Israelsen retires after 44 years, the impact of his service will go on for years

Clark Israelsen, the USU Ag extension agent, will clean out his office on July 1, and retire. He has spent his entire career enlightening farmers on how to be successful in one aspect or another.

Clark Israelsen, the Utah State University Agriculture Extension agent, is retiring on July 1st.

Clark Israelsen name tags will be gone, his office will have a new tenant, but his impact on area farming will last for a lifetime.

“There is a time to come and a time to go,” he said. “A wise man knows when it’s time to go.”

As a high school teacher for 10 years, a Bridgerland Technical College instructor for 15 years, and an ag agent for the remainder of his time, he has touched the lives of generations of people in Cache Valley.

“I had an open house the other night at the Cache County Events Center,” he said.  “We shook a lot of hands. It started at 5:30 p.m. and finished at 9 p.m.”

He said agriculture crosses a lot of boundaries and touches many professions.

“I’ve crossed paths with a lot of good people over the years,” Israelsen said. “We are all connected one way or another and we need each other.”

“Agriculture is the driver of our economy,” he continued. “It generates new wealth every year, it is the driver of our economy.”

While a lot of his time has been spent with farm issues, he will probably be best known for is ability to work with people of all walks of life.

Craig Buttars, the Cache County Executive, said Clark is a man of utmost integrity.

“I’ve had the opportunity to be instructed by Clark in many different forums, from the time he was an instructor for the Farm Management Program at Bridgerland Applied Technology College, to my current responsibilities as Cache County Executive,” Buttars said. “He is a sound thinker and an excellent analyzer.”

He said Israelsen has the talent and ability to sit in a meeting and listen to all views until a decision is needed, at which time his recommendation is usually adopted.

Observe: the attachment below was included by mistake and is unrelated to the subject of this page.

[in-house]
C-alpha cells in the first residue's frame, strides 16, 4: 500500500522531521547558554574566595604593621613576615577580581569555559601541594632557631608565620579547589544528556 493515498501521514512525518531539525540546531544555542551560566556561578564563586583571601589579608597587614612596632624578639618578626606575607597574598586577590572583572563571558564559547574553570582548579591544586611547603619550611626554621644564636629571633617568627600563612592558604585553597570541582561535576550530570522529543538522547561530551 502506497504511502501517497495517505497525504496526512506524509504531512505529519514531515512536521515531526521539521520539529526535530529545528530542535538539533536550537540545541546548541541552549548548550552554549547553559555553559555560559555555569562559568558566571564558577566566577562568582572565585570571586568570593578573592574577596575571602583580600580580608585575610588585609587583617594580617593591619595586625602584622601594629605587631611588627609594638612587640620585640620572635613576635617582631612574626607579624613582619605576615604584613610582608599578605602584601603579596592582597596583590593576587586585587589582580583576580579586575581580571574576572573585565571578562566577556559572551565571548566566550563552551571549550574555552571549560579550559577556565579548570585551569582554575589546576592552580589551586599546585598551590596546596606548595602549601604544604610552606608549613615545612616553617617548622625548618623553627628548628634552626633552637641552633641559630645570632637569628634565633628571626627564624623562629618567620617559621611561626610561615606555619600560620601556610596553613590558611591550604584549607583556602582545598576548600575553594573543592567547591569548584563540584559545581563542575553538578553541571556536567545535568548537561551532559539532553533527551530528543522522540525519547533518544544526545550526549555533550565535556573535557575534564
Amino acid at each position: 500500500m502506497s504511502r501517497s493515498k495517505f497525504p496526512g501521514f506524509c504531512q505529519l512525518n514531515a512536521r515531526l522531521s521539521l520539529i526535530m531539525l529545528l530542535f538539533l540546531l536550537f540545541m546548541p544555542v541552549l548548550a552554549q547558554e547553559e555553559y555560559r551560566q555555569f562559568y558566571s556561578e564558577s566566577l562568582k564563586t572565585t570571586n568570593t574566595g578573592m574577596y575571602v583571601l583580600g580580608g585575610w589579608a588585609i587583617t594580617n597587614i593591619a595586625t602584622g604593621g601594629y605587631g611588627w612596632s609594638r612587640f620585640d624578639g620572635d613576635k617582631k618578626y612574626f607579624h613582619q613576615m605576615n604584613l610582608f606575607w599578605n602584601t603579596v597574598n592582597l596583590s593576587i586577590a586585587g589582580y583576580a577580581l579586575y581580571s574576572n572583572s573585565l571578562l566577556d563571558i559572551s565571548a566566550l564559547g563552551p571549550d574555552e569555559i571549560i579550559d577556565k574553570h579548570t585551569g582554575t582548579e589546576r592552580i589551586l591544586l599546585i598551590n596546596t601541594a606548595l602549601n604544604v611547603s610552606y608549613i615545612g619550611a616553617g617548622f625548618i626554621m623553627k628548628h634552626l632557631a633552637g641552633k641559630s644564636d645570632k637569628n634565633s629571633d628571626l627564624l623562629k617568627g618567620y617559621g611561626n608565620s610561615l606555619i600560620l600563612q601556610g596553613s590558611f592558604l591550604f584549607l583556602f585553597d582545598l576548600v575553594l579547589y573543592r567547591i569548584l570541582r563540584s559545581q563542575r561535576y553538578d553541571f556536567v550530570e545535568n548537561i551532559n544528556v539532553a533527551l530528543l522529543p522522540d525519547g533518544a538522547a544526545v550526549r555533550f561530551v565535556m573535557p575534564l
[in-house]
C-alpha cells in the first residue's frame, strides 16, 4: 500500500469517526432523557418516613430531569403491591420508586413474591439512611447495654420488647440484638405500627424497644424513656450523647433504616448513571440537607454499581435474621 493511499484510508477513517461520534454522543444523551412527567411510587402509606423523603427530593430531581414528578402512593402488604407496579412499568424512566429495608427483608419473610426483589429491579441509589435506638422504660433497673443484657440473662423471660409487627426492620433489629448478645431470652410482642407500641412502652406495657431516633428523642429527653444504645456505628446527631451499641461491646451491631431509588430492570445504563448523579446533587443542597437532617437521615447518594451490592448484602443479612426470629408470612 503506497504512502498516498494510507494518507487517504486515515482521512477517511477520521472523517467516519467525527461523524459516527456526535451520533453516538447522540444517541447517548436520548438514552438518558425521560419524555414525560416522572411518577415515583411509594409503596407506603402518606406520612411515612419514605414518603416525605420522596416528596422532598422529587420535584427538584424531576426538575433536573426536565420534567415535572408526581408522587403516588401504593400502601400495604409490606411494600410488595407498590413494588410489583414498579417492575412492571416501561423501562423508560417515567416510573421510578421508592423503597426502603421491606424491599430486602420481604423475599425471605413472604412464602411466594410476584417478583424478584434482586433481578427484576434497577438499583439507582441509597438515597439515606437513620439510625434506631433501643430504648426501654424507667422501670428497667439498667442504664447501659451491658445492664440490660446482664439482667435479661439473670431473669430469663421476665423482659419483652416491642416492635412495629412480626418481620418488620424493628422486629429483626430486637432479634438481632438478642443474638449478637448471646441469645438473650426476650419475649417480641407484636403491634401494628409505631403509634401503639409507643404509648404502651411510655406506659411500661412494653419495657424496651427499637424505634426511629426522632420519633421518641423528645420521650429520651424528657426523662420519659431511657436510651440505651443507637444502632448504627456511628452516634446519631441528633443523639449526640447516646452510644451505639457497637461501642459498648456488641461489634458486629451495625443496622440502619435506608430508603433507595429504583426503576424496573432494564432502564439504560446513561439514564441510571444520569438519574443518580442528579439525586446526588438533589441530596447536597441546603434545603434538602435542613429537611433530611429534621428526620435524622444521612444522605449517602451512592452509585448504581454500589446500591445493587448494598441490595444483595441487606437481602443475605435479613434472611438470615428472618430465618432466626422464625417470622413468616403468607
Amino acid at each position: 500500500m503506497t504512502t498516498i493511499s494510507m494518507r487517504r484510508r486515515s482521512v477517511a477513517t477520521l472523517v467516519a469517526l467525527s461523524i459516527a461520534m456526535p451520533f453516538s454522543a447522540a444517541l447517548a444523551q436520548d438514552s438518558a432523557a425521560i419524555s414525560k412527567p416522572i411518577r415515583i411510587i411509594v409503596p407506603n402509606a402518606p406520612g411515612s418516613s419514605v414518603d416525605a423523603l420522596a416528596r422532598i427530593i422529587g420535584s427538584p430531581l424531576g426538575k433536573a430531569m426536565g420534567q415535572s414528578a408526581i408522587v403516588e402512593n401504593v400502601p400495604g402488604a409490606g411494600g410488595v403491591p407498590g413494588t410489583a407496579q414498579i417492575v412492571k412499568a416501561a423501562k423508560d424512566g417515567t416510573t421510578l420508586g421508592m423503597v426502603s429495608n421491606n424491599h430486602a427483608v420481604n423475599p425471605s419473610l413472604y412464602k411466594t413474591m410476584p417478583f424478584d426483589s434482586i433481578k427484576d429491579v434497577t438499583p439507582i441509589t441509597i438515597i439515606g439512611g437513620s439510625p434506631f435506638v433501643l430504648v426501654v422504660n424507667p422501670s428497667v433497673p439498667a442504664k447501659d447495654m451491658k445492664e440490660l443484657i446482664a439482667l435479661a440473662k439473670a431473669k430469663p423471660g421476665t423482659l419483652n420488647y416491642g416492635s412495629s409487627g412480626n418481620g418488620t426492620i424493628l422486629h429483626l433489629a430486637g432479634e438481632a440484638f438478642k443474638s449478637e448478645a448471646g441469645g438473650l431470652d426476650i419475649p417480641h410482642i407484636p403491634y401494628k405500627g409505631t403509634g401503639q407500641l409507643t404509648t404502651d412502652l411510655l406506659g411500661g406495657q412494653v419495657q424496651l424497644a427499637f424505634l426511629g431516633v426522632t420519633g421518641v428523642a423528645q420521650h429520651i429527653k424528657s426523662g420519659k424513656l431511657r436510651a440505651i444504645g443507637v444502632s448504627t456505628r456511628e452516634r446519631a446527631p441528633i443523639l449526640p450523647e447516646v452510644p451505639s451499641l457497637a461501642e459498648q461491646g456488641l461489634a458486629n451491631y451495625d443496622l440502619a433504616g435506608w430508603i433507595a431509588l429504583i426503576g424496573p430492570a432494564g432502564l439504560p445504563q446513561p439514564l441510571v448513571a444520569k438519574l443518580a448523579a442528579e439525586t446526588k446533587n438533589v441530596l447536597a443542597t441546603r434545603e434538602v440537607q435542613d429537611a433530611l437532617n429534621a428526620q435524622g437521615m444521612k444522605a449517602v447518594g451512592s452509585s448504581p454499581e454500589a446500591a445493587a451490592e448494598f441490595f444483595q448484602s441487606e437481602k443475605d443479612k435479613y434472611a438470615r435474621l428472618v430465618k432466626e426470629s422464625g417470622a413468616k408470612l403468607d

“Among his many accomplishments he has been instrumental in introducing and developing new crops to the valley to help local farmers diversify and increase their profits,” Buttars said. “Cache County is now, and will be for the extended future, a better place to live and work because of Clark’s wisdom and insight.”

Bart Esplin, manager of the Cache County Fairgrounds, said Israelsen has been a big influence throughout his life.

“My first recollection was Clark as an ag teacher at Sky View back in the early 80’s, he would have been a fairly new teacher at that point,” Esplin said. “I know he was well liked.”

“Most of my dealings with Clark have been during my tenure at the Cache County Fairgrounds,” he said. “As a board member of the fairgrounds advisory committee, Clark has always had the interest of those that we serve in mind.”

He said, “Clark has been an outstanding influence in the community and a great friend over the years.”

Adrie Roberts, USU Associate Professor and the Cache County Extension Director, said Clark is the epitome of the ultimate Agriculture Extension Agent.

“He knows almost everyone in Cache Valley – especially the farmers in the rural areas of the county,” she said. “In an era when we are encouraged by our Administration to do more online classes and social media, Clark is still meeting one on one with his clientele.

“His truck is always a welcome site out on the country roads of our beautiful county. His advice is sought after and trusted by hundreds,” Roberts said.

“In our office, Clark always has an encouraging word, particularly about the weather,” she said.  “He is famous for several quotes that are now mainstays in our own lives. And he is always the first to adjourn a meeting so he can get to work!”

Clark Israelsen, the USU Ag extension agent, has had his boots on the ground since he started his Ag education career 44 years ago. He said he has met a lot of good people over the years.

County Commissioner Dave Erickson said It was 44 years ago when he knocked on our door in the summer of 1976 and introduced himself as the new Sky View High School Agriculture Instructor and Advisor to the Sky View FFA.

”He wanted to meet with us and educate us on the many possibilities and opportunities available in the program at Sky View for me as a new incoming sophomore,” Erickson said. “Over the years, I have admired his ability to work with all types of people.”

Erickson said as a leader in agriculture, Clark is so willing to set aside his own personal ambitions to help others succeed.

Many lives are better for associating themselves with Clark Israelsen, Erickson said.

Isaeralsen said there is no limit to what you can do if you surround yourself with good people.

“I’ve been lucky enough to be surrounded by good people that made me look good,”he said.

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